The COVID-19 pandemic was the most critical test of the central state in England since 1939. And it failed.
Sir Winston Churchill, on whom our Prime Minister supposedly models himself, knew a thing or two about managing a crisis and gaining public trust. In World War Two he made local councils the centre of public health and information programmes. And they delivered. Deeply embedded in their local communities, their local populations had no need for lectures on ‘civic values’
When Jens Spahn the German minister for health was recently asked about the success of his country’s response to the COVID-19 pandemic he politely replied that the real success lay with the 400 local councils who delivered both the public health policy and the comprehensive test, track and isolate policy.
Notwithstanding the heroic efforts of front line staff our NHS sadly reverted to a ‘National Hospital Service’, emptied the wards and passed on the problem to hard-pressed councils and care homes. This ‘strategy’ has been compounded by a reliance on untried and untested commercial organisations hastily establishing call centres using staff with a few hours training to carry out the sensitive task of asking highly stressed people who have been diagnosed with the potentially deadly coronavirus to work out who they have been recently in contact with (and imagine if that period has involved tube, train or bus travel).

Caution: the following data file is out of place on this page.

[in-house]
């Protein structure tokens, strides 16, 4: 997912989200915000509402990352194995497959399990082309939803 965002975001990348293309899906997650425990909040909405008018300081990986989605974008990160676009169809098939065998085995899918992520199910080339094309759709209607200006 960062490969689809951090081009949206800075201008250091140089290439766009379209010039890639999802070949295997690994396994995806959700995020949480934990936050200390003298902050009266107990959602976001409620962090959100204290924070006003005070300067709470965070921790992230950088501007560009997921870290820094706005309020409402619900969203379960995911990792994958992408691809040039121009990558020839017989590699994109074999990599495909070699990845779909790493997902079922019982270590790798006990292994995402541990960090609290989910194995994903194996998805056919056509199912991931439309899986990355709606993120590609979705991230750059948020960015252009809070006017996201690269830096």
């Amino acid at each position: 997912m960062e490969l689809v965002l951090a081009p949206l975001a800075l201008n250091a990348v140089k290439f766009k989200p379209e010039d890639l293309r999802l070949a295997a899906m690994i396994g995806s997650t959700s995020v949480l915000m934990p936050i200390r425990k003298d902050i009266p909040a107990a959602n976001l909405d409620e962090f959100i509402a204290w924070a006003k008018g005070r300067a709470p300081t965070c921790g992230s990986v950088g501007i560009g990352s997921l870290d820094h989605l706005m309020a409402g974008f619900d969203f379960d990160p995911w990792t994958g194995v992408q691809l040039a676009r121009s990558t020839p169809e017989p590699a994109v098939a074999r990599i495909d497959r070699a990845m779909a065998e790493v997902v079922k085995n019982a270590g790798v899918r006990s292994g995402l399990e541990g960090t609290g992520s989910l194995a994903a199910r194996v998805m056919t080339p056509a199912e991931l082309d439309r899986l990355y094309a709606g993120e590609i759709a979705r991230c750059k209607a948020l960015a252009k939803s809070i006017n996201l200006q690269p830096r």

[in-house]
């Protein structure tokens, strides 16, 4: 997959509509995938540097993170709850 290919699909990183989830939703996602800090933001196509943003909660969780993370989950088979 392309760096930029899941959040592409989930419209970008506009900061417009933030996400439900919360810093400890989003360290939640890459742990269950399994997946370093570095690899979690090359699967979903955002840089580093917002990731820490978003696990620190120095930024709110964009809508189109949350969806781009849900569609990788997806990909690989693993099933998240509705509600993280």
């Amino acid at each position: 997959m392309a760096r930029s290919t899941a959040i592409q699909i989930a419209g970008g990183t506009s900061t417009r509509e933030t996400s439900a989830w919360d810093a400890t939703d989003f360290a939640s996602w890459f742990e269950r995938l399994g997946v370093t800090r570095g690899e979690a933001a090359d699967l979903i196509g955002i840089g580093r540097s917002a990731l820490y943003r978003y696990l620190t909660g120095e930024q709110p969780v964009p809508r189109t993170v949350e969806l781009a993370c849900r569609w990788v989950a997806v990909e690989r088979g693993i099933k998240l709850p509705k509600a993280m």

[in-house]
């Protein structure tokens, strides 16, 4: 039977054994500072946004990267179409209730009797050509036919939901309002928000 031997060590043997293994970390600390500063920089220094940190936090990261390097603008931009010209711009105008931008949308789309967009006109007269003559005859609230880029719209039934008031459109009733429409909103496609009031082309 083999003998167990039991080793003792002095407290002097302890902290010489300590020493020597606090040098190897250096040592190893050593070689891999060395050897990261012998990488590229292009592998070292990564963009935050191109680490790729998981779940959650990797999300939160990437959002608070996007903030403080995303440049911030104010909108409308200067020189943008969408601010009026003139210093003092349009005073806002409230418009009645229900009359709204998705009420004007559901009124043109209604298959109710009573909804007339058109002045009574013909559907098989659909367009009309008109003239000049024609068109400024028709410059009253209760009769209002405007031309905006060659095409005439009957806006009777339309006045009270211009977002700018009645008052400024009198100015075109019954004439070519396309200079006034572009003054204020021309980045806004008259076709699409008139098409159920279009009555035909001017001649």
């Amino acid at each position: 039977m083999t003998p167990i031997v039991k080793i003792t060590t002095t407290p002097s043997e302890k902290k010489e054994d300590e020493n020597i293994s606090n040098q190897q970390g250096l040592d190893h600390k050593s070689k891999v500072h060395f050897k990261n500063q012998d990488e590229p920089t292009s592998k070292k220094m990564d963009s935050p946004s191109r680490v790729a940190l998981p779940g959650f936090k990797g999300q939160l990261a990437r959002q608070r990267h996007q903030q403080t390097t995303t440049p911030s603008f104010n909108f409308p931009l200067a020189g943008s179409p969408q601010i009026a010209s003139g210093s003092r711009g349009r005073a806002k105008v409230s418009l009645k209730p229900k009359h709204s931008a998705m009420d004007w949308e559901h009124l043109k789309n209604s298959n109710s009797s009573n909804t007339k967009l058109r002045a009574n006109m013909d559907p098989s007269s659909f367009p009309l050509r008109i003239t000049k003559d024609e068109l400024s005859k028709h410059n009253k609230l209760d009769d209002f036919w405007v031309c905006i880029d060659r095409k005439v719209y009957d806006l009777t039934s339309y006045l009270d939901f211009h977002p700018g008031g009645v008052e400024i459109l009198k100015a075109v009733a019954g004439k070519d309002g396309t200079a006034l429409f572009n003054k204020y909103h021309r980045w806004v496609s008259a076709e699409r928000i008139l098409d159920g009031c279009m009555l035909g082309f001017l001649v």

Note too that all mention of using a phone app has disappeared. The public will pretty soon work out that this is not a ‘public service’. None of this bodes well for future government policy on the vital economic recovery plans for our towns and cities.
Dominic Cummings is not a popular figure currently but he is right about one thing. Our national state and its agencies, especially the plethora of remote and unaccountable quangos, are incapable of responding to a crisis. We need a slimmer, more strategic central state and one that relies on local initiative and capacity. Hopefully we can get that right before the autumn and a possible second wave of the pandemic. Lives depend on it.
Paul Wheeler is director of the Political Skills Forum and writes on local politics